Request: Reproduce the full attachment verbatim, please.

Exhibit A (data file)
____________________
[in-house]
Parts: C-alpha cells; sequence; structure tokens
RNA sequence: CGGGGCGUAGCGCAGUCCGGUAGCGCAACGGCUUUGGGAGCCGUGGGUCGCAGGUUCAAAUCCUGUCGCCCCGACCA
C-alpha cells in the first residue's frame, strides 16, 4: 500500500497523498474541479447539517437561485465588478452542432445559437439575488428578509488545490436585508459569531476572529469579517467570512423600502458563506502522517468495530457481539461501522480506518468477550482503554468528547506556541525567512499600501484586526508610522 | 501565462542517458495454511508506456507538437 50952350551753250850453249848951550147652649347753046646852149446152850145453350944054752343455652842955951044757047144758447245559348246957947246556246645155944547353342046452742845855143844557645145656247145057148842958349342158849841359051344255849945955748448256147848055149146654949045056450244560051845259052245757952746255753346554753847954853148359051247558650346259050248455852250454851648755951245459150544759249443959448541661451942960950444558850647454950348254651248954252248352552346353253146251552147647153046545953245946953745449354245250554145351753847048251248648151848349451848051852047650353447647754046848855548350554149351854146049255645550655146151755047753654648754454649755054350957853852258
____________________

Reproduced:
[in-house]
Parts: C-alpha cells; sequence; structure tokens
RNA sequence: CGGGGCGUAGCGCAGUCCGGUAGCGCAACGGCUUUGGGAGCCGUGGGUCGCAGGUUCAAAUCCUGUCGCCCCGACCA
C-alpha cells in the first residue's frame, strides 16, 4: 500500500497523498474541479447539517437561485465588478452542432445559437439575488428578509488545490436585508459569531476572529469579517467570512423600502458563506502522517468495530457481539461501522480506518468477550482503554468528547506556541525567512499600501484586526508610522 | 501565462542517458495454511508506456507538437 50952350551753250850453249848951550147652649347753046646852149446152850145453350944054752343455652842955951044757047144758447245559348246957947246556246645155944547353342046452742845855143844557645145656247145057148842958349342158849841359051344255849945955748448256147848055149146654949045056450244560051845259052245757952746255753346554753847954853148359051247558650346259050248455852250454851648755951245459150544759249443959448541661451942960950444558850647454950348254651248954252248352552346353253146251552147647153046545953245946953745449354245250554145351753847048251248648151848349451848051852047650353447647754046848855548350554149351854146049255645550655146151755047753654648754454649755054350957853852258